Have fun decorating with Christmas-themed sweets on top and white chocolate finger biscuits around the side.
& Have a wonderfully unique Christmas!! Sheila.
Treat yourself over Christmas to a delicious crunchy start to your day with this scrumptious golden baked granola. Thankfully most of my kids don’t eat it & I’ll have a jar of it to sprinkle over yoghurt etc. during the holidays. Makes for a beautiful gift if you get hold of a nice jar.
You will need:
150g porridge oats
150g combination of mixed dried fruit, nuts and seeds (you choose)
50g desiccated coconut (leave it out if you’re not a fan)
4 tbsp golden syrup or runny honey
3 tbsp rapeseed oil Method:
Preheat a fan oven to 160°C.
Mix the oats, mixed fruit, nuts and seeds and the desiccated coconut on a baking tray.
Drizzle the golden syrup or honey and the oil over them and mix thoroughly with a fork so that nothing is left completely dry.
Toast the granola mixture in the preheated oven for 25 minutes, tossing it with a fork at 5- or 10-minute intervals as it cooks to ensure even toasting. Leave to cool on the baking tray, then store in an airtight container.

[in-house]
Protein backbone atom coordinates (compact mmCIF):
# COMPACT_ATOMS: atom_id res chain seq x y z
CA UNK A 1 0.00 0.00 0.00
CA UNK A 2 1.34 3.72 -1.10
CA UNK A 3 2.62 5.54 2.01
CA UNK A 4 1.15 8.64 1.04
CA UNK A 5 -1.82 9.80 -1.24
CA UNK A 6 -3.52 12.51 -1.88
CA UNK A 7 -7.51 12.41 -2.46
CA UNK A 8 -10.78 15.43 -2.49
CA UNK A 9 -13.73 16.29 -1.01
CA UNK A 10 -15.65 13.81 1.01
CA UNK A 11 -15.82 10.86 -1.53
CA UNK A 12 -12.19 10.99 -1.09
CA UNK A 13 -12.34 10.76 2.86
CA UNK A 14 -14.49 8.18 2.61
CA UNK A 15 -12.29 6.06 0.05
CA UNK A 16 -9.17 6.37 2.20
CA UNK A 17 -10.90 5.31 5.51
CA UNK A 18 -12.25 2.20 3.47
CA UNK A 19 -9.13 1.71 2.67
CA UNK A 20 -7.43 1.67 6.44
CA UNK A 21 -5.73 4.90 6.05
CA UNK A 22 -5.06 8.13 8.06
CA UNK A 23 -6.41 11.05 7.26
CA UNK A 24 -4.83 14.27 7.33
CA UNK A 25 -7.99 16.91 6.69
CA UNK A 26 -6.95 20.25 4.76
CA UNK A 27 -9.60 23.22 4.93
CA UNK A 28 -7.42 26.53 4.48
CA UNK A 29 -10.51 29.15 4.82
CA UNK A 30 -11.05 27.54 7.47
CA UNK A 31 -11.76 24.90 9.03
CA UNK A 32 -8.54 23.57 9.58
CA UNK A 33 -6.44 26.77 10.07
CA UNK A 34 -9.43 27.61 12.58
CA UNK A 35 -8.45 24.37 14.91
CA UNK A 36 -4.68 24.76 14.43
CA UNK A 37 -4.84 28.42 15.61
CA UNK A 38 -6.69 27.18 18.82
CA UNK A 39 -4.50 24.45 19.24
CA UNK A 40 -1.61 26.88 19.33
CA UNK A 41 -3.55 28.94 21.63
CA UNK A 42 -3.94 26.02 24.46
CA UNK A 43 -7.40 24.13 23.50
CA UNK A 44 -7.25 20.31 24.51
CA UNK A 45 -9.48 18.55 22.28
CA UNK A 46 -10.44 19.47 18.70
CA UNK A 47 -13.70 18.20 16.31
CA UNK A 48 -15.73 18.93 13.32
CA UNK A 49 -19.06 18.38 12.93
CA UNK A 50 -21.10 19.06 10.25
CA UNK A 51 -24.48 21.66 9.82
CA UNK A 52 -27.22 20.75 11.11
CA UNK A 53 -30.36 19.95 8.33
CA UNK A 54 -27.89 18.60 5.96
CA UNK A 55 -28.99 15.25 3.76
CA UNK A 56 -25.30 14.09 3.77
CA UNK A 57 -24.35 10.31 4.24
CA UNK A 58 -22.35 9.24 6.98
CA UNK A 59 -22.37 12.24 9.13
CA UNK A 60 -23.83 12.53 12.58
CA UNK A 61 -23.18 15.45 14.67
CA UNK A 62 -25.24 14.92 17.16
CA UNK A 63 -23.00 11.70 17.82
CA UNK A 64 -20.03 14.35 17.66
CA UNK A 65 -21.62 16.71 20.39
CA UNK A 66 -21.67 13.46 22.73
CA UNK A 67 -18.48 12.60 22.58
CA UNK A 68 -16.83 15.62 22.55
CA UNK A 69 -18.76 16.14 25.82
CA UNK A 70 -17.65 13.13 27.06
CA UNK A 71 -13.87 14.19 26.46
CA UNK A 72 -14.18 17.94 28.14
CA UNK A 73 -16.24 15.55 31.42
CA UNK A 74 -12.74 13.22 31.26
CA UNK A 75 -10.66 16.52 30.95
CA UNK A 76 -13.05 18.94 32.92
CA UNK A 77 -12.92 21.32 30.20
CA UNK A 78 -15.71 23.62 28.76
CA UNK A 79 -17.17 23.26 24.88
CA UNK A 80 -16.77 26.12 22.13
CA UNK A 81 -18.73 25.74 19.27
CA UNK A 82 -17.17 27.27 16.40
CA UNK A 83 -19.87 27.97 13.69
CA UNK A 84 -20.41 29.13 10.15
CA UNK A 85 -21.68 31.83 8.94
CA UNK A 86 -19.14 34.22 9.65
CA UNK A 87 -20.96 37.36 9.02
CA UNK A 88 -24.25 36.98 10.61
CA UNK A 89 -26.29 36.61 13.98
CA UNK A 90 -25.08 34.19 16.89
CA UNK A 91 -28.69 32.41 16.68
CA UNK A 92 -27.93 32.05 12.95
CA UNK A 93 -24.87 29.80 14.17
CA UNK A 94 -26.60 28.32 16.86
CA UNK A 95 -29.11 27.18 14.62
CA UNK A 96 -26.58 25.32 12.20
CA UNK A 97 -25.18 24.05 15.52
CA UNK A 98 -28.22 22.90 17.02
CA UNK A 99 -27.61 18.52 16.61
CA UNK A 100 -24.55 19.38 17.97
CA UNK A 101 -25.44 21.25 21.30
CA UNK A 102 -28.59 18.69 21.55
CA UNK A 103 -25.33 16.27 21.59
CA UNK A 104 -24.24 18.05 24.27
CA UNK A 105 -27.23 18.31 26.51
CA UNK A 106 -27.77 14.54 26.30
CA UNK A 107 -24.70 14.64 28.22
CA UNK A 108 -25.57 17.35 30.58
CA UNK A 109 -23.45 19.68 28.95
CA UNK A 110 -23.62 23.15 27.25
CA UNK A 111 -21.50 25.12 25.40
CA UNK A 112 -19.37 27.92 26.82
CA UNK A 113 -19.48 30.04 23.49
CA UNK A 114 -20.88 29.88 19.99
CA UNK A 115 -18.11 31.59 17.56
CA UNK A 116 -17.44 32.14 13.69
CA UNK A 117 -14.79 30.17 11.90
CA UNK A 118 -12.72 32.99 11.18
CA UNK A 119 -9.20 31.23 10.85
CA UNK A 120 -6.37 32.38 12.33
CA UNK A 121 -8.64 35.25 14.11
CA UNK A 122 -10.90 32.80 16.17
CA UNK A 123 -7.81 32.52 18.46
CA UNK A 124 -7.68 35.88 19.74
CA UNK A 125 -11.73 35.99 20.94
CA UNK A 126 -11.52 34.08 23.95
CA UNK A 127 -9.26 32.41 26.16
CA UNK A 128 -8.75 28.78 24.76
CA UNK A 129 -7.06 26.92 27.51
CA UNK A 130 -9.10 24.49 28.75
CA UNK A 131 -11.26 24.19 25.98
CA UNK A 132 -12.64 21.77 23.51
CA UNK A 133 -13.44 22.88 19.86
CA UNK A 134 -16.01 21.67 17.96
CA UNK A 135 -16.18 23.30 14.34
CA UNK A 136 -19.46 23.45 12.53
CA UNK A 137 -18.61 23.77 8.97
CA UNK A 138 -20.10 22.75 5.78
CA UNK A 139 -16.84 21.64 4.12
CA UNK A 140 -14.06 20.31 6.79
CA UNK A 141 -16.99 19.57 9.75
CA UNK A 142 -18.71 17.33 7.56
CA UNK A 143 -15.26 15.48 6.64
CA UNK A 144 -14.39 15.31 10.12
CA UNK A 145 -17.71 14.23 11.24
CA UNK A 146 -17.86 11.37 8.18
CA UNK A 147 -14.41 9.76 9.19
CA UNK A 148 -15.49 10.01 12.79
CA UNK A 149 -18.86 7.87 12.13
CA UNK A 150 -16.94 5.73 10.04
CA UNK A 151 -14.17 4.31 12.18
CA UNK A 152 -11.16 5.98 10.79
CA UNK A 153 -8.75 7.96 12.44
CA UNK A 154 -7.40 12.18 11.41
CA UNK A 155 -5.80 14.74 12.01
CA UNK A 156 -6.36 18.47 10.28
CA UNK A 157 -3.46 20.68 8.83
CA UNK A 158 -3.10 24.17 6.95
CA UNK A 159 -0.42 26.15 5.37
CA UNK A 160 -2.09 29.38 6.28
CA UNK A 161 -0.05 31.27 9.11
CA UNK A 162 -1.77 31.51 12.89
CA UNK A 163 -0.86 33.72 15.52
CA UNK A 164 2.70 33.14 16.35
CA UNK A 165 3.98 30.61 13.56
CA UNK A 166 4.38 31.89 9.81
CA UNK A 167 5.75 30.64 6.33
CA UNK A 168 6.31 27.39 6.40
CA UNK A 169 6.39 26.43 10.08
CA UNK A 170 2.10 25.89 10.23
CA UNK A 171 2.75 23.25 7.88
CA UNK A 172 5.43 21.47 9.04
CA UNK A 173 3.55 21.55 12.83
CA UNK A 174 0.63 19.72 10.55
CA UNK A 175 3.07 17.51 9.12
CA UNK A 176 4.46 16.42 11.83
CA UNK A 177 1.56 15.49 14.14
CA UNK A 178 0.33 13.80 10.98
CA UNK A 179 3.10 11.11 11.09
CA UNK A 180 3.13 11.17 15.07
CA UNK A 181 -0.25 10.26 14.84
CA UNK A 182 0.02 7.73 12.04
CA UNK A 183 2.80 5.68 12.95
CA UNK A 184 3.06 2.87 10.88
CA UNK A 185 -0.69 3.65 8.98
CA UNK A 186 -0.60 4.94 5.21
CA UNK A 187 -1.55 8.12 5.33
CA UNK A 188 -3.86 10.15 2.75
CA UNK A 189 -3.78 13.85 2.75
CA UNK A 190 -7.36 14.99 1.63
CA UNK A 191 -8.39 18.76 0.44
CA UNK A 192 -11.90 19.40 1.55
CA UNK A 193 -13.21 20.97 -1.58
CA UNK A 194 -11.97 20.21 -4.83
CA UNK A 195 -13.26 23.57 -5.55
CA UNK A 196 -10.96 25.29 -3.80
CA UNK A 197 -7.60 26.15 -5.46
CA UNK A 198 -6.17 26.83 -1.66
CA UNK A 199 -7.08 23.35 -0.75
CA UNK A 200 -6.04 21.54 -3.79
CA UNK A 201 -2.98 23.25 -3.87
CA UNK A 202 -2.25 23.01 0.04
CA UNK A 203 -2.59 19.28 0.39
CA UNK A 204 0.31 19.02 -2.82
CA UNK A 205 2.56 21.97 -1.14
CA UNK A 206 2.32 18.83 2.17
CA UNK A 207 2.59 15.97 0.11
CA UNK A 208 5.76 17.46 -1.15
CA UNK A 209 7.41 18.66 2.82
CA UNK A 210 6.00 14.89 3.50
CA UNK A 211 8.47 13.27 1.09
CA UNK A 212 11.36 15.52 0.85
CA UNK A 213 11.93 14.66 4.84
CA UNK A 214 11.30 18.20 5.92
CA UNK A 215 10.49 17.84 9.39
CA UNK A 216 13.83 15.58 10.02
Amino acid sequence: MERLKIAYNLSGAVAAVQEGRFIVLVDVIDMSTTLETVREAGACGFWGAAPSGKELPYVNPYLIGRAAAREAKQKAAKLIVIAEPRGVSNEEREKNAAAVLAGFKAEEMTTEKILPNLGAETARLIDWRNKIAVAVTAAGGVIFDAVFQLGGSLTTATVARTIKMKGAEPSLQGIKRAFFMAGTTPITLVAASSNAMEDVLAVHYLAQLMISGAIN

To serve for breakfast, layer up the granola with some natural yoghurt and fruit.
Enjoy! ’til next time, Sheila.
Simple to make. Just add time! As below in the picture you can see how a dollop of red onion relish can lift a simple crostini. Great in any sandwich or even as a pizza topping and perfect on a cheese board, a jar of this would make a very welcome gift for the foodie in your life.
Caramelised Red Onion Relish You can store caramelised red onion relish in a jar in the fridge for a couple of weeks to use whatever way you fancy. Makes 2 medium jars (2 x 350ml Kilner) You will need: 6 medium red onions
2 tbsp rapeseed or coconut oil
4 tbsp balsamic vinegar